Judge Darrin Gayles, confirmed to the U.S. District Court for the Southern District of Florida, is the first openly gay African American man to be confirmed as a lifetime-appointed federal judge in our nation’s history.
Judge Salvador Mendoza, confirmed to the U.S. District Court for the Eastern District of Washington, is the first Hispanic judge to serve on his court.
Staci Yandle, confirmed to the U.S. District Court for the Southern District of Illinois, is the first African American to serve on her court and the first openly gay lifetime-appointed federal judge in Illinois.
President Obama has now appointed more female judges and more Hispanic judges than any other President: wh.gov/lHujw
Today’s confirmations also set historic milestones: For the first time in history, the Senate has confirmed two openly gay judges on the same day. President Obama has now appointed more female judges than any other President, breaking the record previously set by President Clinton. President Obama also has now appointed more Hispanic judges than any other President, breaking the record previously held by President George W. Bush. As we’ve said before, these “firsts” — and these milestones — are important, not because these judges will consider cases differently, but because a judiciary that better resembles our nation instills even greater confidence in our justice system, and because these judges will serve as role models for generations of lawyers to come. Congratulations to our newest federal judges, who we are confident will serve with honor, distinction, and fidelity to the rule of law.
President Barack Obama smiles as he is shown wooden art made using a laser etcher by James Gyre during his tour of TechShop, in Pittsburgh, Pennsylvania. President Obama traveled to Pittsburgh and visited TechShop, a fabrication and prototyping studio open to the public via paid memberships, to deliver remarks on the economy
President Barack Obama makes remarks after touring Bakery Square’s TechShop, a membership-based manufacturing workshop in Pittsburgh, that’s a model for the kind of sharing of resources he wants to see more of. The president announced a plan to open the doors of more than 700 federal labs across the country to give innovators access to more than $5 billion in equipment, research and resources to develop new technologies. Additionally, he outlined a $150 million investment in research to support the Materials Genome Investment, a public-private endeavor that aims to reduce the time it takes to develop new materials that can be used in advanced manufacturing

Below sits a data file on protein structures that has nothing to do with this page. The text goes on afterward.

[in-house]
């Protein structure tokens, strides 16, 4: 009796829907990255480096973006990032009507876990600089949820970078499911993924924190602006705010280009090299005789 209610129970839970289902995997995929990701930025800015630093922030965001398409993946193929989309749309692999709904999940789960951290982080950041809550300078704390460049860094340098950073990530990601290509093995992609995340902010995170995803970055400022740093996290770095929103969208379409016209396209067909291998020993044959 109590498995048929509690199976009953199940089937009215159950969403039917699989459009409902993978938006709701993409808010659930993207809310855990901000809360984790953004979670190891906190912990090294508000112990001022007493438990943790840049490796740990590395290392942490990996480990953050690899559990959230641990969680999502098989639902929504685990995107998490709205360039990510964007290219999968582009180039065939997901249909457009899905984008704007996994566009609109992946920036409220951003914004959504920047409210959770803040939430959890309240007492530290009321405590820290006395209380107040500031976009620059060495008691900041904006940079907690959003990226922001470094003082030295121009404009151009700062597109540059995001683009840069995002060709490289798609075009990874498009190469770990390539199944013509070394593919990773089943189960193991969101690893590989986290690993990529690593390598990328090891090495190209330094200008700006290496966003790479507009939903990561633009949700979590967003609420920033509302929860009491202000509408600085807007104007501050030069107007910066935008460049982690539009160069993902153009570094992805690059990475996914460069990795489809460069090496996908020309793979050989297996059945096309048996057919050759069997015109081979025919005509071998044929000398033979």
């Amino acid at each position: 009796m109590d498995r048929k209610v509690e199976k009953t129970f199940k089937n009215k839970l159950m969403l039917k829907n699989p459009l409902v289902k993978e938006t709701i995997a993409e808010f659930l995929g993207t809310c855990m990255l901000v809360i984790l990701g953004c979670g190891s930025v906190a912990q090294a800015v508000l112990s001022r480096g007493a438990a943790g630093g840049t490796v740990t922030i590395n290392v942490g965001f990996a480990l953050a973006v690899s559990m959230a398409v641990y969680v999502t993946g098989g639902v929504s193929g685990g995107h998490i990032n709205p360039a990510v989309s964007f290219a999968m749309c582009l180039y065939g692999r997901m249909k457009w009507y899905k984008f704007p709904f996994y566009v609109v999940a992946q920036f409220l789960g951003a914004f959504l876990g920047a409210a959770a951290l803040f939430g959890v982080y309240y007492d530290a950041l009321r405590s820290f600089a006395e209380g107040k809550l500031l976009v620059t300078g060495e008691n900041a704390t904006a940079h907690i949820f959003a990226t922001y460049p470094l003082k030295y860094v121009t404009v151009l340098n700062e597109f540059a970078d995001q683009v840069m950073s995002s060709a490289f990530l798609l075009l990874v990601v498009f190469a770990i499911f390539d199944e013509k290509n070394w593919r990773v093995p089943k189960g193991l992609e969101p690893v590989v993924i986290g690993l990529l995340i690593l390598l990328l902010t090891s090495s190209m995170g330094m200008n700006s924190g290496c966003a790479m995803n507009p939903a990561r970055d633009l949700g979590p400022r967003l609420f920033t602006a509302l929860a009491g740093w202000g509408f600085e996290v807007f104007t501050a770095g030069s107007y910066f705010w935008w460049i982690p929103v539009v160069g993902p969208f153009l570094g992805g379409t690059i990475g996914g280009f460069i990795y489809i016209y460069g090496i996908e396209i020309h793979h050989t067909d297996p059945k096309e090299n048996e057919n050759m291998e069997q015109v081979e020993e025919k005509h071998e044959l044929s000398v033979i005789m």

On a stop at Bakery Square’s TechShop in Larimer this afternoon, President Barack Obama announced a plan to give fledgling businesses expanded access to high-tech resources whether from the government or through wider sharing of private and university-based data and facilities. Administration officials said the access to expensive equipment and facilities is designed to lower the barriers to innovation. The president announced the initiative after a tour of TechShop, a membership-based manufacturing workshop that’s a model for the kind of sharing of resources he wants to promote. Coming the day after Mr. Obama announced an executive order to ban discrimination against members of the LGBT community in federal contracting, the innovation order was one more example of the administration’s efforts to pursue policy initiatives that don’t depend on action by Congress.
During his visit, the president also described new manufacturing investment commitments from 90 mayors cross the country, as well as a plan to provide private-sector innovators with access to expensive federal equipment such as wind tunnels at NASA and supercomputers at the Department of Energy’s Oak Ridge National Laboratory. The plan would provide access to more than $5 billion worth of research, prototyping and testing equipment at more than 700 federal facilities. The president’s plan aims to give innovators – dubbed “makers” by the White House — access to equipment that no individual or small business could afford on its own, said Jeff Zients, director of the National Economic Council. “[We are] talking about using spare capacity when it’s available to give access to local makers and entrepreneurs,” he said. Mr. Zients said the president’s plan does not require legislative approval and has no cost to the federal government.